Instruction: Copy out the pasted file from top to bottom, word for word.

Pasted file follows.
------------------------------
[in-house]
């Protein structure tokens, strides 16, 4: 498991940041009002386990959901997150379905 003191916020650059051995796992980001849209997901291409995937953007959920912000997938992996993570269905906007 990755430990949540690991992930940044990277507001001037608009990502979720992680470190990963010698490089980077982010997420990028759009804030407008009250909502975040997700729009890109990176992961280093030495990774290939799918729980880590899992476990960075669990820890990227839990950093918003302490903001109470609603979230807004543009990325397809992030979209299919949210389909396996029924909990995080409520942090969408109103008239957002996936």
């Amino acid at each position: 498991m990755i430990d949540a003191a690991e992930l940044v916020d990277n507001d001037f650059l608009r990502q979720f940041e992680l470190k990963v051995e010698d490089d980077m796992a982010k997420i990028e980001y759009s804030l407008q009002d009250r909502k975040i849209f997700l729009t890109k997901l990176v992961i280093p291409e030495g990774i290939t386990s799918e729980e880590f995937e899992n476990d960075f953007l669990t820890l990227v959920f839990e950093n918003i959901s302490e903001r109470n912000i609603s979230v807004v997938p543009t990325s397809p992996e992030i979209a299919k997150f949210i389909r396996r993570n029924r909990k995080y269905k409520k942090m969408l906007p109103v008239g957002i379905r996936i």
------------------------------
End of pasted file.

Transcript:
[in-house]
């Protein structure tokens, strides 16, 4: 498991940041009002386990959901997150379905 003191916020650059051995796992980001849209997901291409995937953007959920912000997938992996993570269905906007 990755430990949540690991992930940044990277507001001037608009990502979720992680470190990963010698490089980077982010997420990028759009804030407008009250909502975040997700729009890109990176992961280093030495990774290939799918729980880590899992476990960075669990820890990227839990950093918003302490903001109470609603979230807004543009990325397809992030979209299919949210389909396996029924909990995080409520942090969408109103008239957002996936």
């Amino acid at each position: 498991m990755i430990d949540a003191a690991e992930l940044v916020d990277n507001d001037f650059l608009r990502q979720f940041e992680l470190k990963v051995e010698d490089d980077m796992a982010k997420i990028e980001y759009s804030l407008q009002d009250r909502k975040i849209f997700l729009t890109k997901l990176v992961i280093p291409e030495g990774i290939t386990s799918e729980e880590f995937e899992n476990d960075f953007l669990t820890l990227v959920f839990e950093n918003i959901s302490e903001r109470n912000i609603s979230v807004v997938p543009t990325s397809p992996e992030i979209a299919k997150f949210i389909r396996r993570n029924r909990k995080y269905k409520k942090m969408l906007p109103v008239g957002i379905r996936i």